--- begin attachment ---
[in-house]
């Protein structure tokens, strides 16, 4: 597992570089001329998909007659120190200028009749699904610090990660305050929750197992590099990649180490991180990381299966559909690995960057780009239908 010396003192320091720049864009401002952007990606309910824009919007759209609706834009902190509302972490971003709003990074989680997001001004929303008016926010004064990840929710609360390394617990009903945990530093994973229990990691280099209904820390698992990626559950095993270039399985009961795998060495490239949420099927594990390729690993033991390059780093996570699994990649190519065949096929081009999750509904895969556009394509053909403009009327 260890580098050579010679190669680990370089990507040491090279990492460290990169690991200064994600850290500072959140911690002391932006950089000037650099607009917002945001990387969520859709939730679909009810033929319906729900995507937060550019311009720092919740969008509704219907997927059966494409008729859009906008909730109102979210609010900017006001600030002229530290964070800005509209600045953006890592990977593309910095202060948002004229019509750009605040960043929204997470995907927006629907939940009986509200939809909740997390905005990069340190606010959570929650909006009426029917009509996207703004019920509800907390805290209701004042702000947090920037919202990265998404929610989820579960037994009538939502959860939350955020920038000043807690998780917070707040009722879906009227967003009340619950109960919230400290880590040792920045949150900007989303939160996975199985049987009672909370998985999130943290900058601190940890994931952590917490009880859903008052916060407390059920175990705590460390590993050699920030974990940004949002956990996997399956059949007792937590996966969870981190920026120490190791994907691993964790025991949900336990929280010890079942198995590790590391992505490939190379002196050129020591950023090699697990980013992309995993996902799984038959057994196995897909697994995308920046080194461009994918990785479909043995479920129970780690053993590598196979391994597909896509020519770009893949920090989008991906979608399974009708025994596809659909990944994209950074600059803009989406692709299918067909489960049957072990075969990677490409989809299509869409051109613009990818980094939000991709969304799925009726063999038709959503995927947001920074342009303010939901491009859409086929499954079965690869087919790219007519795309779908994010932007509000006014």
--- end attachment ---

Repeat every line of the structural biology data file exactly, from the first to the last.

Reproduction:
[in-house]
């Protein structure tokens, strides 16, 4: 597992570089001329998909007659120190200028009749699904610090990660305050929750197992590099990649180490991180990381299966559909690995960057780009239908 010396003192320091720049864009401002952007990606309910824009919007759209609706834009902190509302972490971003709003990074989680997001001004929303008016926010004064990840929710609360390394617990009903945990530093994973229990990691280099209904820390698992990626559950095993270039399985009961795998060495490239949420099927594990390729690993033991390059780093996570699994990649190519065949096929081009999750509904895969556009394509053909403009009327 260890580098050579010679190669680990370089990507040491090279990492460290990169690991200064994600850290500072959140911690002391932006950089000037650099607009917002945001990387969520859709939730679909009810033929319906729900995507937060550019311009720092919740969008509704219907997927059966494409008729859009906008909730109102979210609010900017006001600030002229530290964070800005509209600045953006890592990977593309910095202060948002004229019509750009605040960043929204997470995907927006629907939940009986509200939809909740997390905005990069340190606010959570929650909006009426029917009509996207703004019920509800907390805290209701004042702000947090920037919202990265998404929610989820579960037994009538939502959860939350955020920038000043807690998780917070707040009722879906009227967003009340619950109960919230400290880590040792920045949150900007989303939160996975199985049987009672909370998985999130943290900058601190940890994931952590917490009880859903008052916060407390059920175990705590460390590993050699920030974990940004949002956990996997399956059949007792937590996966969870981190920026120490190791994907691993964790025991949900336990929280010890079942198995590790590391992505490939190379002196050129020591950023090699697990980013992309995993996902799984038959057994196995897909697994995308920046080194461009994918990785479909043995479920129970780690053993590598196979391994597909896509020519770009893949920090989008991906979608399974009708025994596809659909990944994209950074600059803009989406692709299918067909489960049957072990075969990677490409989809299509869409051109613009990818980094939000991709969304799925009726063999038709959503995927947001920074342009303010939901491009859409086929499954079965690869087919790219007519795309779908994010932007509000006014």